Off the Chart’s Kathy Ruffing looks at the means-testing of social security and concludes that it’s not so good an idea. Before reaching that (eminently reasonable) point, she confesses to being surprised by the fact that a new Wall Street Journal/NBC poll shows strong support for means-testing social security (and, although she doesn’t say so, Medicare too) for ‘wealthier’ Americans.
Count me unsurprised that most people support economy measures that will not, they think, affect them.
Turning now to the numbers:
. . . [A] new analysis by the Center for Economic and Policy Research (CEPR) confirms that means-testing would yield very little in savings … unless we took benefits away not only from rich retirees, but also from many who are solidly middle-class.
The reason, as the CEPR analysis shows, is that there aren’t enough rich retirees — and they don’t collect enough in Social Security — to make much of a difference. Only 2 percent of Social Security benefits go to retirees with other (non-Social Security) income of $100,000 or more each year. (See chart.) Only about 10 percent of benefits go to people with outside income of $40,000 or more a year — a figure that most of us would regard as middle class.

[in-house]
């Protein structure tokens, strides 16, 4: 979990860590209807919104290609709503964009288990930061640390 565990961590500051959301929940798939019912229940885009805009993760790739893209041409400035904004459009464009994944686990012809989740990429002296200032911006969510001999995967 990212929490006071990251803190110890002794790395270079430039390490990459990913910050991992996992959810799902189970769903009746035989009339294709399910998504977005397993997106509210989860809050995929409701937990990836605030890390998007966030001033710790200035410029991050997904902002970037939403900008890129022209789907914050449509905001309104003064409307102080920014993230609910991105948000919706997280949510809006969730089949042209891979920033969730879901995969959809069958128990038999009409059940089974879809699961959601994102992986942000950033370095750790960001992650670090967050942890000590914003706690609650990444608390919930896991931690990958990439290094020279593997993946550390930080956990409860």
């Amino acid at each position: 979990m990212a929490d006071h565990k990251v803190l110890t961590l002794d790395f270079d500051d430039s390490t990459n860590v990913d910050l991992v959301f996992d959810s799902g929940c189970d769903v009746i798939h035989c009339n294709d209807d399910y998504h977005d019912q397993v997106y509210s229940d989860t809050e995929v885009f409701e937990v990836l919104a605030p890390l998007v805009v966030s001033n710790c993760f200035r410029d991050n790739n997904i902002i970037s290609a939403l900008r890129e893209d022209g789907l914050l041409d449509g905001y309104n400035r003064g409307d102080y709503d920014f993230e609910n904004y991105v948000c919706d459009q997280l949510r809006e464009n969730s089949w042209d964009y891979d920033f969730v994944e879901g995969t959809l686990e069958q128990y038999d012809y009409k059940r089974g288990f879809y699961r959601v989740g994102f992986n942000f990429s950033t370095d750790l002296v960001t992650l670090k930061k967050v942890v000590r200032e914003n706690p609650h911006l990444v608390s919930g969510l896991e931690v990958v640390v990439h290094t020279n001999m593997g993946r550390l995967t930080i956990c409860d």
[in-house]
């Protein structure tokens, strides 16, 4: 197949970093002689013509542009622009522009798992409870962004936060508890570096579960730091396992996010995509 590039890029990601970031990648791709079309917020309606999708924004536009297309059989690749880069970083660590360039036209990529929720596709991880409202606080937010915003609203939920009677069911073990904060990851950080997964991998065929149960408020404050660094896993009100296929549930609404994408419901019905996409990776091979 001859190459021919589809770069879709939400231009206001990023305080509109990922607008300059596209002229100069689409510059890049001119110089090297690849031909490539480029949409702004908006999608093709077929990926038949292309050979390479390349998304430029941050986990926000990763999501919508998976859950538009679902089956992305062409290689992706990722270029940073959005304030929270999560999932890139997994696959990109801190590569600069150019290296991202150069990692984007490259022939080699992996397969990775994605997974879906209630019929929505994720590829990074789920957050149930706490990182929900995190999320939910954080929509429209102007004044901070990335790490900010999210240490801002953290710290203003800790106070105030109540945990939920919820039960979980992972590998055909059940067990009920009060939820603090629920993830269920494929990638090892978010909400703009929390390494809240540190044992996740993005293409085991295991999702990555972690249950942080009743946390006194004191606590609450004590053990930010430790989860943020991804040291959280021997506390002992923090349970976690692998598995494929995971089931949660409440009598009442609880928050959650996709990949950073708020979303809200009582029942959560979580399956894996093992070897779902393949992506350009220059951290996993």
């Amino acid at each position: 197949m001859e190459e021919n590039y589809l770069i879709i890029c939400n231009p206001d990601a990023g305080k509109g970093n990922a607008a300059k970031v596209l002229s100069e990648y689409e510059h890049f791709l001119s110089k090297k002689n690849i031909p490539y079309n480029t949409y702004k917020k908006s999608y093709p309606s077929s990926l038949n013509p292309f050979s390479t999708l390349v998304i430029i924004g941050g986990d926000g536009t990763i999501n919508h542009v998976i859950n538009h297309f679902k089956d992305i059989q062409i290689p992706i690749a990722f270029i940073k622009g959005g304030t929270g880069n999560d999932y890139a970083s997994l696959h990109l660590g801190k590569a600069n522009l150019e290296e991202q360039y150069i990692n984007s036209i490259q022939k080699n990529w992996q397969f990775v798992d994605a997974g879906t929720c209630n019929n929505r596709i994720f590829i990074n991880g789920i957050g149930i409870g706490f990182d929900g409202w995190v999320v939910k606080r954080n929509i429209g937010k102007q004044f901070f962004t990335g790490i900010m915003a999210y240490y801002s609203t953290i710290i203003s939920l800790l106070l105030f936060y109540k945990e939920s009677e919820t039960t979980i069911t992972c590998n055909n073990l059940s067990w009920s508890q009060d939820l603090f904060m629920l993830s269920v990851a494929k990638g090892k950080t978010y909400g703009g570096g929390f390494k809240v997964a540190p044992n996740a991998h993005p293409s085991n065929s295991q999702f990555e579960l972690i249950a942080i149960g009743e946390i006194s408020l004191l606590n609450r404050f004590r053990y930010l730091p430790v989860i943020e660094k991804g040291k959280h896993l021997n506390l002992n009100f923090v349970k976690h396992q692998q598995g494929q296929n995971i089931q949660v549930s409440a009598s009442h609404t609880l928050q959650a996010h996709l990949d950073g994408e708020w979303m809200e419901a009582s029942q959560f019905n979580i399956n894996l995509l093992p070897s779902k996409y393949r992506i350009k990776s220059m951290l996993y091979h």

Ms. Ruffin also understands this important point:
Means-testing would also penalize people who planned prudently for their senior years. Income security during retirement is often likened to a three-legged stool — consisting of Social Security benefits, employer pensions, and personal savings — sometimes supplemented by part-time employment. Reducing Social Security for people whose non-Social Security income is higher because they built up savings during their working years or take a part-time job would sap incentives to work and save.
Indeed it would.
Means-testing social security is a tax by another name. All taxes reward and penalize certain types of behavior (it comes with the territory) but hiking taxation in way that further penalizes both savings and work seems more than a little unwise. Far better, of course, to look at consumption . . .